Either an astute bandwagon jumper with exquisite timing, the sharp-tongued mouthpiece for calculating commercial interests or a maturing young artist clumsily finding her creative purpose after two premature hack jobs (or all three), Ottawa-born singer Alanis Morissette helped define the mid-’90s by downloading all the ethernet enthusiasm music-buyers had developed for stand-up women like Chrissie Hynde, Madonna, Sophie B. Hawkins, Liz Phair and Courtney Love and, with Jagged Little Pill, galvanizing it. At just the right cultural moment, putting a slickly commercialized spin on the trendiness of youthful angst, Morissette made herself the lightning rod for polar sympathies, offering a potent but misleading combination of cheap fantasy thrills and the illusion of female empowerment. Basically, Morissette — who sings in a piercing yet throaty warble that some find unendurable — owes her stardom to the supposed shock/titillation value of “You Oughta Know,” a petulant post-breakup song that crudely asks “Would she go down on you in a theater?” and “Are you thinking of me when you fuck her?” It’s amazing how little it takes to get people off these days.
The Canadian began her career as a ten-year-old TV star on You Can’t Do That on Television; turning to music, billed under her first name, she made Alanis at sixteen. Formulaic electronic dance tripe co-written by the precocious singer and produced by Leslie Howe (“for Ghetto Records”) in obvious imitation of Paula Abdul and Janet Jackson, the debut does actually presage Morissette’s future in the independence of “On My Own,” the determination of “Too Hot” (“You gotta go for gold and you’ll make it baby”) and the o.p.p. provocation of “Jealousy” (“Jealousy — some girls have it rough oh baby”).
The second album musters a smarter breed of dance music, leaving the Tiffany young-adult section of the style library to borrow ideas from Madonna. Quaint in its obviousness but not altogether horrible, Now Is the Time (also produced by Howe) begins with the announcement, “We play the game with determination/We don’t give a damn ’bout our reputation” and includes such pointed songs as “No Apologies,” “Give What You Got” and “Big Bad Love,” in which Morissette ineptly muses on the incomprehensible (“I wonder why I am so unrelentless”) and loses herself in block-that-metaphor confusion (“I don’t believe your blood is bad to the bone”). The sexual bravado of “The Time of Your Life” clues into the aggrieved, mildly politicized, self-examining persona Morissette rode to fame: “In a world that does not recognize women are victimized/What does that symbolize/Why do I want the things I usually criticize/It may be self-destructiveness, or maybe it’s the emptiness inside.”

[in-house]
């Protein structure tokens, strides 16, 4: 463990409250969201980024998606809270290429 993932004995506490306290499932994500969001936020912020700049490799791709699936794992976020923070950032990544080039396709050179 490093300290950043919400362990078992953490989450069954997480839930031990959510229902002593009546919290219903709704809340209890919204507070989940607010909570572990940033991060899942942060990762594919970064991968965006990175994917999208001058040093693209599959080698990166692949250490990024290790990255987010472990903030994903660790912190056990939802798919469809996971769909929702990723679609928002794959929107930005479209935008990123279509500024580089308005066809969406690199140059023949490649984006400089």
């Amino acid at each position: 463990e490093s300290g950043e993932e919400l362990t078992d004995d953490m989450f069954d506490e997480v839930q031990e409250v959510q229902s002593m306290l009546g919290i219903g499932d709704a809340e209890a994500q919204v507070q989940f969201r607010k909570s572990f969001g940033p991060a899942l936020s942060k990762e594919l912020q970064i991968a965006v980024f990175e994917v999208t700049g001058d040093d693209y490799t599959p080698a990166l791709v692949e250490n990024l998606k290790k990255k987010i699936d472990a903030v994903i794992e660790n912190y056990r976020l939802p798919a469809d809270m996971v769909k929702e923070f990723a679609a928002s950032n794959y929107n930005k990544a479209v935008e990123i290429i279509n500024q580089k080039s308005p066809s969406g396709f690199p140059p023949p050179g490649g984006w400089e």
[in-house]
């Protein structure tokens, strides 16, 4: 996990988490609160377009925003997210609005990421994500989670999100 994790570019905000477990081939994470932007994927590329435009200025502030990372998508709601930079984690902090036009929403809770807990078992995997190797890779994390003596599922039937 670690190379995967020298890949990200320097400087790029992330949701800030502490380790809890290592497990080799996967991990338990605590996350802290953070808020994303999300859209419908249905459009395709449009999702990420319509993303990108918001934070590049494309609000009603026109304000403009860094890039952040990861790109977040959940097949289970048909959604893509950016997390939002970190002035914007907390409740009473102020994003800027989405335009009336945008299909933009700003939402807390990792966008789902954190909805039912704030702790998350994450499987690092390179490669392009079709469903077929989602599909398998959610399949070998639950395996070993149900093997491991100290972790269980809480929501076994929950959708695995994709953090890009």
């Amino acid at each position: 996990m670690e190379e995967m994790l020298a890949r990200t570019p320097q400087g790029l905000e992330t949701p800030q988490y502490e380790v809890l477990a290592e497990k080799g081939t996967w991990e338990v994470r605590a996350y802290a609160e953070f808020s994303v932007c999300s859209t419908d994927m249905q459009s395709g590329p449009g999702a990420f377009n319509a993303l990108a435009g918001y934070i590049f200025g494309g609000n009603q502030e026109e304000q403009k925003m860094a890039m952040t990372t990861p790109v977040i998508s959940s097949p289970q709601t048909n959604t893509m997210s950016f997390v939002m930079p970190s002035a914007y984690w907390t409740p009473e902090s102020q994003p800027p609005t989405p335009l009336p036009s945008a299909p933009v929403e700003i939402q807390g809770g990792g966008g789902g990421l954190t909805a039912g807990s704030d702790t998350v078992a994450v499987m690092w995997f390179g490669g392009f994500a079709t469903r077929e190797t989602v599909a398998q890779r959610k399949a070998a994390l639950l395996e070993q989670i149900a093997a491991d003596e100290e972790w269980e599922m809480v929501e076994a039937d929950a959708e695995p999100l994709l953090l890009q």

None of that, of course, amounts to anything more than a couple of mildly embarrassing outfits left hanging in a teenager’s closet when she moved out and entered the adult world. The 20-year-old who made the multi-platinum Jagged Little Pill in collaboration with producer/songwriter/instrumentalist Glen Ballard (the studio hand behind Wilson Phillips’ hits and a onetime Michael Jackson songwriter) is a distinctly different creature, a cocky deep thinker determined to be the most mannered singer since Eartha Kitt. On crafty pop-rock songs that make deft use of contemporary trends in sound, she cycles haphazardly through a display case of borrowed voices — all of them reeking of the self-righteousness that drives her clunky, jammed-in lyrics — with a freewheeling sense of pitch and ever-varying timbre. When she isn’t spitting out the lyrics to “You Oughta Know,” she’s keening like Sinéad in “Hand in My Pocket,” cooing “Perfect,” deadpanning like a wan artiste in “All I Really Want” or making like a new-fangled folkie in “Right Through You.” At least she knows what she’s doing, as “You Learn” acknowledges: “I recommend biting off more than you can chew…I recommend sticking your foot in your mouth at any time…You live you learn.” Although inexplicably hailed as a role model by those incapable of independent thought, Morissette is a paradigm for our time: 96 channels on and nothing but angry me-me-me talk shows.